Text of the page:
The raven is a spiritual symbol in many cultures, often believed to represent the souls of the damned or an equivalent yet mysterious presence, dwelling somewhere between this life and the next. Sea Of Bees, aka California native Julie Baenziger and friends, encapsulate an otherworldly mood in their debut album, an interesting and unguarded blend of occasional dark corners and quirky escapism – the latter of which best depicts what music is about, after all. There are plenty of other artists leading similar outfits at present, and comparisons between Baenziger and certain Scandinavian singer-songwriters are particularly justified from the outset. Opening track ‘Gnomes’ incorporates charming elements of country/folk-pop and cute, melodic harmonies that feel slightly snaffled from Nina Persson’s A Camp, and it’s these elements that neatly establish a collection of songs whose primary goal is to sweep the listener away with their feelings.
Based predominantly on ‘lovey-dovey’ matters of the heart, despite the title’s suggestive, sinister subtext, Songs For The Ravens is perhaps best described as generally quite adorable, sometimes bordering on the well-meaning complexity of infatuation. Dreamy percussion unites with layers of more urgent drums during one highlight, ‘Skinnybone’, but Baenzinger’s sighing vocal maintains a slight spookiness. “Feel the colour of your soul right next to me,” she muses, the feeling of drifting created throughout becoming a lovely, longing sensation in a nostalgic ‘Fyre’, better demonstrating the American influences we might expect. Here Baenziger follows the more rocky terrain of Giant Drag’s Annie Hardy’s best attempts at soul searching, an approach rather famed in indie-pop and so traditional in its inspiration that it lends an identifiable edge to a song.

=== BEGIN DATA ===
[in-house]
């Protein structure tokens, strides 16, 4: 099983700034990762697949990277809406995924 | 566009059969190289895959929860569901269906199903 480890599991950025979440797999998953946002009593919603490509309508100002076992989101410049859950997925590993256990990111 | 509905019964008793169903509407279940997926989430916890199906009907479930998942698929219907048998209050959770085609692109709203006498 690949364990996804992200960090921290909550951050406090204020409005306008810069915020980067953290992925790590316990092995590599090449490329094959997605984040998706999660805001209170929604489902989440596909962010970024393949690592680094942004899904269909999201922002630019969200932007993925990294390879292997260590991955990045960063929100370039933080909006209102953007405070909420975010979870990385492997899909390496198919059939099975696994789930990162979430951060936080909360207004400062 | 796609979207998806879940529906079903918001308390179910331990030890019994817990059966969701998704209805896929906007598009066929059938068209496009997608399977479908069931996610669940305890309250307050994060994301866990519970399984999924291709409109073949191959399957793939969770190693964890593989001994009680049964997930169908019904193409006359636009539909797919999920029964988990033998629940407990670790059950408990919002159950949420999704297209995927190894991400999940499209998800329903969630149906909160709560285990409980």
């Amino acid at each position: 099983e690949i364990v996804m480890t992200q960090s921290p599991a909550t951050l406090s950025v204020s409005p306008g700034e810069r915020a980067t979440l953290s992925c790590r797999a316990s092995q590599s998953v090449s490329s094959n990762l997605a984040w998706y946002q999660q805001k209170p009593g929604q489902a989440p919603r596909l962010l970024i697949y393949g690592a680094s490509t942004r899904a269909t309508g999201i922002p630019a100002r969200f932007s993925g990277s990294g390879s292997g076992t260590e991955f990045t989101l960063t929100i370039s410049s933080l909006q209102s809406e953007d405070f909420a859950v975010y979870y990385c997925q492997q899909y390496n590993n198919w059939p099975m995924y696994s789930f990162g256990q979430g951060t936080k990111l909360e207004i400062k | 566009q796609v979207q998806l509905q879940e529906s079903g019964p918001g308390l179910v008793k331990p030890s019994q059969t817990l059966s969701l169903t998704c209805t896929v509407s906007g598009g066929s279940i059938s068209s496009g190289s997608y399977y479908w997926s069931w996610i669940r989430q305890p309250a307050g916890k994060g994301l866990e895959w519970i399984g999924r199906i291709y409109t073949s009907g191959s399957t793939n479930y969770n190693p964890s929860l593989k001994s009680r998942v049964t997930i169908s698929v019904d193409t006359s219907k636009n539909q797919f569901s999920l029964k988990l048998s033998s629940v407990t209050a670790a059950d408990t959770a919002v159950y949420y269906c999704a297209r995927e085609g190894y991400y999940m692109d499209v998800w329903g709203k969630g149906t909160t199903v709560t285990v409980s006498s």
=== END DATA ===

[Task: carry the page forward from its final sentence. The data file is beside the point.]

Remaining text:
While ‘It Won’t Be Long’ proffers a more sombre ambience, with dynamic moody guitar and organ pitched alongside somewhat introspective lyrics (“It won’t be long until I lose my mind”), the commanding sunnier disposition returns in further odes to friends or lovers (‘Strikefoot’), effortlessly soaring towards a reckless drunkenness in trying to forget the one that got away (‘Sidepain’). It’s a sentiment we all can identify with, and so another quality in Baenziger’s songwriting that adds to its success. The absolute lack of pretension is complete in final track, ‘Blind’, a simple cello-and-piano piece that ends the album with a relaxed, subdued tone, ensuring that the ravens’ – and any humanoid listeners – every emotional need is covered and highlighting that, while not exactly varied in focus or feel, Sea Of Bees are no one-trick, er, corvid. An engaging introduction to a nice new talent, one can only imagine that the big black birds will tap their beaks on a nearby surface, both in time and in approval.
[Crossbill; June 1, 2010]
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